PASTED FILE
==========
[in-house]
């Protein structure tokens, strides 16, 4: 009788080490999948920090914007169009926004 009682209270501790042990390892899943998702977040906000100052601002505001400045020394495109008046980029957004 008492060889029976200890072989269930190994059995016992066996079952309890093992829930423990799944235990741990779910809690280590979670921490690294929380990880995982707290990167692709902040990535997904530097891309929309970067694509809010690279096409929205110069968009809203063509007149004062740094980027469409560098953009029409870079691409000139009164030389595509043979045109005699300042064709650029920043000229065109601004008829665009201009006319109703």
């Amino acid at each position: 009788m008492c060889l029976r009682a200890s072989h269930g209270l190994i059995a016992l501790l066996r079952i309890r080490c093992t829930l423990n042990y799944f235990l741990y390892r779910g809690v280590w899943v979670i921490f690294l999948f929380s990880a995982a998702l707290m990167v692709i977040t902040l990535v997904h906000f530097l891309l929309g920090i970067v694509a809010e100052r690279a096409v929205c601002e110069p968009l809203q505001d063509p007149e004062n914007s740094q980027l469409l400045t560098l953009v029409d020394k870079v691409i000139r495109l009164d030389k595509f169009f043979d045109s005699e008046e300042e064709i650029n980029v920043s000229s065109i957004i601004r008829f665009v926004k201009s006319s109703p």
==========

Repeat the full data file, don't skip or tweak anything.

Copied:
[in-house]
């Protein structure tokens, strides 16, 4: 009788080490999948920090914007169009926004 009682209270501790042990390892899943998702977040906000100052601002505001400045020394495109008046980029957004 008492060889029976200890072989269930190994059995016992066996079952309890093992829930423990799944235990741990779910809690280590979670921490690294929380990880995982707290990167692709902040990535997904530097891309929309970067694509809010690279096409929205110069968009809203063509007149004062740094980027469409560098953009029409870079691409000139009164030389595509043979045109005699300042064709650029920043000229065109601004008829665009201009006319109703």
């Amino acid at each position: 009788m008492c060889l029976r009682a200890s072989h269930g209270l190994i059995a016992l501790l066996r079952i309890r080490c093992t829930l423990n042990y799944f235990l741990y390892r779910g809690v280590w899943v979670i921490f690294l999948f929380s990880a995982a998702l707290m990167v692709i977040t902040l990535v997904h906000f530097l891309l929309g920090i970067v694509a809010e100052r690279a096409v929205c601002e110069p968009l809203q505001d063509p007149e004062n914007s740094q980027l469409l400045t560098l953009v029409d020394k870079v691409i000139r495109l009164d030389k595509f169009f043979d045109s005699e008046e300042e064709i650029n980029v920043s000229s065109i957004i601004r008829f665009v926004k201009s006319s109703p």